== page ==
Our judgment ripens; our imagination decays. We cannot at once enjoy the flowers of the Spring of life and the fruits of its Autumn.
How it chanced that a man who reasoned on his premises so ably, should assume his premises so foolishly, is one of the great mysteries of human nature.
As freedom is the only safeguard of governments, so are order and moderation generally necessary to preserve freedom.
Men of great conversational powers almost universally practise a sort of lively sophistry and exaggeration which deceives for the moment both themselves and their auditors.
Mere negation, mere Epicurean infidelity, as Lord Bacon most justly observes, has never disturbed the peace of the world. It furnishes no motive for action; it inspires no enthusiasm; it has no missionaries, no crusades, no martyrs.
The effective strength of sects is not to be ascertained merely by counting heads.
This is the highest miracle of genius, that things which are not should be as though they were, that the imaginations of one mind should become the personal recollections of another.
The study of the properties of numbers, Plato tells us, habituates the mind to the contemplation of pure truth, and raises us above the material universe. He would have his disciples apply themselves to this study, not that they may be able to buy or sell, not that they may qualify themselves to be
The impenetrable stupidity of Prince George (son-in-law of James II) served his turn. It was his habit, when any news was told him, to exclaim, "Est il possible?"-"Is it possible?"
Turn where we may, within, around, the voice of great events is proclaiming to us, Reform, that you may preserve!
The end of government is the happiness of the people.
Only imagine a man acting for one single day on the supposition that all his neighbors believe all that they profess, and act up to all that they believe!
Language is the machine of the poet.
How well Horatius kept the bridge In the brave days of old.
Men are never so likely to settle a question rightly as when they discuss it freely.
This is the best book ever written by any man on the wrong side of a question of which he is profoundly ignorant.
But the time will come when New England will be as thickly peopled as old England. Wages will be as low, and will fluctuate as much with you as with us. You will have your Manchesters and Birminghams; and, in those Manchesters and Birminghams, hundreds of thousands of artisans will assuredly be some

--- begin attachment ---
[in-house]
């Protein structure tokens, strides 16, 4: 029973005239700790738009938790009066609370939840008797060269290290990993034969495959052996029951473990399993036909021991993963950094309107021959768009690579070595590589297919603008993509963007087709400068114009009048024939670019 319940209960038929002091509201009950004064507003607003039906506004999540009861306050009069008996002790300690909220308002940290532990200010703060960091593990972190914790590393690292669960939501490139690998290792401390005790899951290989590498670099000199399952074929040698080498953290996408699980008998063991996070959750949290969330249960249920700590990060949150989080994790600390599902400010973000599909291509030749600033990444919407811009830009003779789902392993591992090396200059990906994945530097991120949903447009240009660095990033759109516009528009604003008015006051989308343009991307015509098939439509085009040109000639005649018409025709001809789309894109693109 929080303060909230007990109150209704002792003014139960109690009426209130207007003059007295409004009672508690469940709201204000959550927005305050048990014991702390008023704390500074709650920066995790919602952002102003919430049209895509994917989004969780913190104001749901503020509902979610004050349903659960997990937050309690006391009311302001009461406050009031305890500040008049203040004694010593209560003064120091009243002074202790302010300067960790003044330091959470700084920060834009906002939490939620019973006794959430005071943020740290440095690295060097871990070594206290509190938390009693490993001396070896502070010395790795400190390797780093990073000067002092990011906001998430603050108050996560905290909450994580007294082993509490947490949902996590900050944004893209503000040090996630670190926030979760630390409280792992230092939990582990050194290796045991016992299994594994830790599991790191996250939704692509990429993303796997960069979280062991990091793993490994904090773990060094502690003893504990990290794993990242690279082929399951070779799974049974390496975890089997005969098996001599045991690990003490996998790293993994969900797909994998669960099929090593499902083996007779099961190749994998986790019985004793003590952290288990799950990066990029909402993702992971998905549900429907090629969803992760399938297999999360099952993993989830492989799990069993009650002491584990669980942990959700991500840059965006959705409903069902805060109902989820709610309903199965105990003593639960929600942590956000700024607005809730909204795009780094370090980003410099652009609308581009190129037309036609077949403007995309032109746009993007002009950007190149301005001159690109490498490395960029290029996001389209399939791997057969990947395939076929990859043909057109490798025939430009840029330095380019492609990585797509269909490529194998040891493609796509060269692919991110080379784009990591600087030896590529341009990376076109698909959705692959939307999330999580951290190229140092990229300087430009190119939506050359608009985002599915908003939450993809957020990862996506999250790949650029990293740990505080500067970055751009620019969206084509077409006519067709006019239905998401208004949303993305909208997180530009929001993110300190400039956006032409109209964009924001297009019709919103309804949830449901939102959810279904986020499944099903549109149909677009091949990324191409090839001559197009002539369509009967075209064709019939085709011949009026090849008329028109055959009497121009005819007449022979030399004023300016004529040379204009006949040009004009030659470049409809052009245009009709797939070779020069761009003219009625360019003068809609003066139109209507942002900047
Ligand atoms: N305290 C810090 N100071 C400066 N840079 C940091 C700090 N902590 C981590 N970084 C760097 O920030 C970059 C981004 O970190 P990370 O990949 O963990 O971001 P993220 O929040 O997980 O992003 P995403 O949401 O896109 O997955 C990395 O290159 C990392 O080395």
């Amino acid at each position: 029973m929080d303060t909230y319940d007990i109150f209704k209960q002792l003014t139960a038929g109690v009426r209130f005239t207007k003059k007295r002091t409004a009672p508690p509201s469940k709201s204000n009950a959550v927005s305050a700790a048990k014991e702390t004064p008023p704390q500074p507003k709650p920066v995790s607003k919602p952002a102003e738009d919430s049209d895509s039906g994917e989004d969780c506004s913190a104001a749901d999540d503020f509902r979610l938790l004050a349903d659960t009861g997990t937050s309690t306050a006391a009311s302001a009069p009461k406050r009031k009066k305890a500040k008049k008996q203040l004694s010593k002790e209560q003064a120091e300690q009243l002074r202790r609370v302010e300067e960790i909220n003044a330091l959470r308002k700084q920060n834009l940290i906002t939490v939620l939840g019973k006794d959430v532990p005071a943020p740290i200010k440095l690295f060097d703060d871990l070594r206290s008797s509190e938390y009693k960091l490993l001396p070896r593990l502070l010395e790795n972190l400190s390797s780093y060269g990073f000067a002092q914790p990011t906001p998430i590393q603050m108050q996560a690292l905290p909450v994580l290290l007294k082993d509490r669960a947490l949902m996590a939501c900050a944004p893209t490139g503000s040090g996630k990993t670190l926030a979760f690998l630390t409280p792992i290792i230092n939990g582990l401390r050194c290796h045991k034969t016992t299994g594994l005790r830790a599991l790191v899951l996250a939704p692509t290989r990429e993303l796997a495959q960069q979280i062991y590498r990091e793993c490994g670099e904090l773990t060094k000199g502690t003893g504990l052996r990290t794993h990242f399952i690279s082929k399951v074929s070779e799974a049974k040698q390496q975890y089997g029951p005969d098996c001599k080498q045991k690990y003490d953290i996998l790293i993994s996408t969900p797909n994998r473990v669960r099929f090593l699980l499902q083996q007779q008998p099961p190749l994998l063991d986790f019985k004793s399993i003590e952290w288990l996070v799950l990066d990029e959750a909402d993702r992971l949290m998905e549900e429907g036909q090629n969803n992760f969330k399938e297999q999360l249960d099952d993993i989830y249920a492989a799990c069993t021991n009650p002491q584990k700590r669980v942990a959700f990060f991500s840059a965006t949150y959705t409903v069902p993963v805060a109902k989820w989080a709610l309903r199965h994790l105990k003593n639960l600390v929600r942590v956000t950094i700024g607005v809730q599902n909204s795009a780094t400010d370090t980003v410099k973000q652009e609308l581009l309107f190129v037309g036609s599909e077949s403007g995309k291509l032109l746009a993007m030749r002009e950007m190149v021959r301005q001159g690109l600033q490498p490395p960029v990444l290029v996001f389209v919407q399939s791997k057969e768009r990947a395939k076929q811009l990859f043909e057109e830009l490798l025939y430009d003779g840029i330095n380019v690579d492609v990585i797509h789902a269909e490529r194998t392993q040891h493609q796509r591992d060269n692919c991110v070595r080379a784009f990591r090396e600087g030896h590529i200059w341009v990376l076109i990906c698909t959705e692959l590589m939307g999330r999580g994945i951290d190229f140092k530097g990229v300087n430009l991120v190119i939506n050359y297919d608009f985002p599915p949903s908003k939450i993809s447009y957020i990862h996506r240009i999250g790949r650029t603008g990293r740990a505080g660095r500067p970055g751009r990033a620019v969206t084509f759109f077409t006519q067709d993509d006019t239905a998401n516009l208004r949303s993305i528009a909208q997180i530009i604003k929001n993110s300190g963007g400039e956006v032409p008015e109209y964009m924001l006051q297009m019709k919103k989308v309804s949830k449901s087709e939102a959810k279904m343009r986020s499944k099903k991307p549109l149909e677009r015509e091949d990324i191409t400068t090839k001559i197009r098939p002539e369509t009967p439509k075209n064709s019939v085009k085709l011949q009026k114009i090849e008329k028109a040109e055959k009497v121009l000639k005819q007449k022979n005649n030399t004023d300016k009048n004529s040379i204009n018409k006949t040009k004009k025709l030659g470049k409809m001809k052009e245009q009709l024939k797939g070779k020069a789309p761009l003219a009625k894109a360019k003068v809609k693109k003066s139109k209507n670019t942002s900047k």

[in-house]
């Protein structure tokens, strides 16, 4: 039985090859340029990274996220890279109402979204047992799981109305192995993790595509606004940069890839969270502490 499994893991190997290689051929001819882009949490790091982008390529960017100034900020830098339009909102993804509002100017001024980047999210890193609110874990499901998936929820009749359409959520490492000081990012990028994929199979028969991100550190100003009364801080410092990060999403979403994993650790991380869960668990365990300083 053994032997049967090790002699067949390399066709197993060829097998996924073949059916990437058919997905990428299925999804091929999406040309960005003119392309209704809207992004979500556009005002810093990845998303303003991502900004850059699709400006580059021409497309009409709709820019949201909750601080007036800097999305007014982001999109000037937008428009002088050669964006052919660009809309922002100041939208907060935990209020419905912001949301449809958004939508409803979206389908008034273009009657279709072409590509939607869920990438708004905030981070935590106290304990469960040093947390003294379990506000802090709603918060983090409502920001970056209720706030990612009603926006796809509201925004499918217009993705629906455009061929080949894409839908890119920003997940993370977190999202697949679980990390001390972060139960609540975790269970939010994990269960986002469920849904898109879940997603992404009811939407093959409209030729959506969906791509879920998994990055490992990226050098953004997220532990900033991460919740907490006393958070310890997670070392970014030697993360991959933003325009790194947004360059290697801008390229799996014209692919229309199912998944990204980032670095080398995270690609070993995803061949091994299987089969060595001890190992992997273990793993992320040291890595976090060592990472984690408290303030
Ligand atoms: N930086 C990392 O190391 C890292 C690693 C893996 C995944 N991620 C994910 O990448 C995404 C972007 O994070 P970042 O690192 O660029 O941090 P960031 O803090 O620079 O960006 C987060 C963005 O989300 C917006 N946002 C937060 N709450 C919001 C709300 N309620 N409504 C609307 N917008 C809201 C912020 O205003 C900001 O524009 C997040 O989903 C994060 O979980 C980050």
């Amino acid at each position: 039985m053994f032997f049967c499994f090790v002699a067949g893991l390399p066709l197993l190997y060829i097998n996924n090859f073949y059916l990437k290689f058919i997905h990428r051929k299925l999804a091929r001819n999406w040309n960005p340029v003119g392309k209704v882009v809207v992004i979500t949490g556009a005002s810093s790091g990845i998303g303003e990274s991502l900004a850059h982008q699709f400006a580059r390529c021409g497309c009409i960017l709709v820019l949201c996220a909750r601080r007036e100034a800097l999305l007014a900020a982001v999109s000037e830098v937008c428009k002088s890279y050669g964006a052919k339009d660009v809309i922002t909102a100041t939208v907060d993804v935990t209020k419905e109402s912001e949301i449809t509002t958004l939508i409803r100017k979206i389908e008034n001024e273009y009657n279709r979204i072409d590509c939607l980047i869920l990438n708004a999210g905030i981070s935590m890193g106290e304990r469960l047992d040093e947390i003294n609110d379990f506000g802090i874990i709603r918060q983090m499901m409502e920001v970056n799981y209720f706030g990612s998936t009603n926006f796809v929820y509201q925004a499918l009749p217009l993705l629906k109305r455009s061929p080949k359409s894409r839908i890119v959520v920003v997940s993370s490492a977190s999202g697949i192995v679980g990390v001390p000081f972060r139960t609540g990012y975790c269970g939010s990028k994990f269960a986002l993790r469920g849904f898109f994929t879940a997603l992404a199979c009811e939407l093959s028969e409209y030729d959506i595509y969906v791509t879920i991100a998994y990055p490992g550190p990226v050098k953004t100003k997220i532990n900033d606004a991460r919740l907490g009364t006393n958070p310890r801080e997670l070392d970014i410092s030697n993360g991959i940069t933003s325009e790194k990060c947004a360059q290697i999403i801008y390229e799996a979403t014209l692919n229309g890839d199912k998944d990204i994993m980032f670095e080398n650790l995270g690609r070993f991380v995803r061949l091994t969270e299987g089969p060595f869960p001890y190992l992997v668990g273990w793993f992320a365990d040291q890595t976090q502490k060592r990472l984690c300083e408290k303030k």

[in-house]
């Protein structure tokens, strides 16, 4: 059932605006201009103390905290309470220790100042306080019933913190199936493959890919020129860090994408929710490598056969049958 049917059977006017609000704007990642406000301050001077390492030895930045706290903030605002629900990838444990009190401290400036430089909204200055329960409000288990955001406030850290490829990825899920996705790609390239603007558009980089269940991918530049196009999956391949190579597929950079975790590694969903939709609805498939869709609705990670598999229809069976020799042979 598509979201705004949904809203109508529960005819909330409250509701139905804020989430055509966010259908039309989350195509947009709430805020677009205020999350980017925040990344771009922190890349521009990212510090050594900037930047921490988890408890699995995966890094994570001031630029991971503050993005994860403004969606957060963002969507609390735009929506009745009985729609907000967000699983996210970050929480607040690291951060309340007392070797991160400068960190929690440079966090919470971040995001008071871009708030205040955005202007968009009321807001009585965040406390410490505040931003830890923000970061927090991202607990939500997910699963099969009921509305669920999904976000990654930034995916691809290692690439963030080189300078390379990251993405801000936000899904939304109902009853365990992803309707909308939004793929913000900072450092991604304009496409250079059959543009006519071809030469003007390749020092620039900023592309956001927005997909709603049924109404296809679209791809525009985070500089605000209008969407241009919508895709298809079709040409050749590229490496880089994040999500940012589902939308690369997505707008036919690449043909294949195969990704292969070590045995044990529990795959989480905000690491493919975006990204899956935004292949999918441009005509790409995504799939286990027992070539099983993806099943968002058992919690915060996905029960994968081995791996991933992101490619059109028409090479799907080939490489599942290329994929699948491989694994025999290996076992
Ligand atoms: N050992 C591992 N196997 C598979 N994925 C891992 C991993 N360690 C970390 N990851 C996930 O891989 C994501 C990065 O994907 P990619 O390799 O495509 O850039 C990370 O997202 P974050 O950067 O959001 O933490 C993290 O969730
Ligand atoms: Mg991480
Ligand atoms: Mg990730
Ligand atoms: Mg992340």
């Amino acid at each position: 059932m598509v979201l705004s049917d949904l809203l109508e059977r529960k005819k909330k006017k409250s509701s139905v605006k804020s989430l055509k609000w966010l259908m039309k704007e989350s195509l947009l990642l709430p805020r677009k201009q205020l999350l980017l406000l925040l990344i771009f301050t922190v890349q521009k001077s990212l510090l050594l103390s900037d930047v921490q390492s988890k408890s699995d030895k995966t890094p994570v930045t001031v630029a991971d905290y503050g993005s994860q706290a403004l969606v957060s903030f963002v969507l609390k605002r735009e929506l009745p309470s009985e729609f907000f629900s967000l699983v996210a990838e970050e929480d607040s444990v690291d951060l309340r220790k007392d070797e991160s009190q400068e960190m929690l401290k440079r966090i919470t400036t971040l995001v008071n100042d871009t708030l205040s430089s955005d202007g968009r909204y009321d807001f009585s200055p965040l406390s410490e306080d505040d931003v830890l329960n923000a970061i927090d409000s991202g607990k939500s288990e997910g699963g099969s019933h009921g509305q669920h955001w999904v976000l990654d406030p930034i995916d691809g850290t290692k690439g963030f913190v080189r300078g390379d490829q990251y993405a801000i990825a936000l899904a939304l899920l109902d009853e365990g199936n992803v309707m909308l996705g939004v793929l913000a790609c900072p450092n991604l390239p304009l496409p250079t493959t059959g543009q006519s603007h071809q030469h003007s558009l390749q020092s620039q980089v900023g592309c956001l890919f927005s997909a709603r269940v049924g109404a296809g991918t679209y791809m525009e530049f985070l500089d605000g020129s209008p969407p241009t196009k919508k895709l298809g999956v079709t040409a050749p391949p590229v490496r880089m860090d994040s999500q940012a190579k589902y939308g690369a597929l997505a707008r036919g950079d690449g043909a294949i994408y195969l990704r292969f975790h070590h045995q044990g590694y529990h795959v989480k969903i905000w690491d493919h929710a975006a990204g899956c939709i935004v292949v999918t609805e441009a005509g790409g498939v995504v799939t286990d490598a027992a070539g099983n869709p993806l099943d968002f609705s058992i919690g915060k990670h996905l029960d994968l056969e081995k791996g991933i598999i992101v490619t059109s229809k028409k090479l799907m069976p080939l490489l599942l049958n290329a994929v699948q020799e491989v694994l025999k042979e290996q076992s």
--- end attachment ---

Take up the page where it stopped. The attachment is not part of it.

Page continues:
I have not the smallest doubt that, if we had a purely democratic government here, the effect would be the same. Either the poor would plunder the rich, and civilisation would perish; or order and property would be saved by a strong military government, and liberty would perish.
Every political sect has its esoteric and its exoteric school--its abstract doctrines for the initiated; its visible symbols, its imposing forms, its mythological fables, for the vulgar.
The English doctrine that all power is a trust for the public good.
Boswell is the first of biographers.
We must succumb to the general influence of the times. No man can be of the tenth century, if he would; be must be a man of the nineteenth century.
No particular man is necessary to the state. We may depend on it that, if we provide the country with popular institutions, those institutions will provide it with great men.
Man is so inconsistent a creature that it is impossible to reason from his beliefs to his conduct, or from one part of his belief to another.
He who, in an enlightened and literary society, aspires to be a great poet, must first become a little child. He must take to pieces the whole web of his mind. He must unlearn much of that knowledge which has perhaps constituted hitherto his chief title to superiority. His very talents will be a hin
The history of nations, in the sense in which I use the word, is often best studied in works not professedly historical.
Even Holland and Spain have been positively, though not relatively, advancing.
As civilization advances, poetry almost necessarily declines.
There is no country in Europe which is so easy to over-run as Spain; there is no country which it is more difficult to conquer.
He was a rake among scholars, and a scholar among rakes.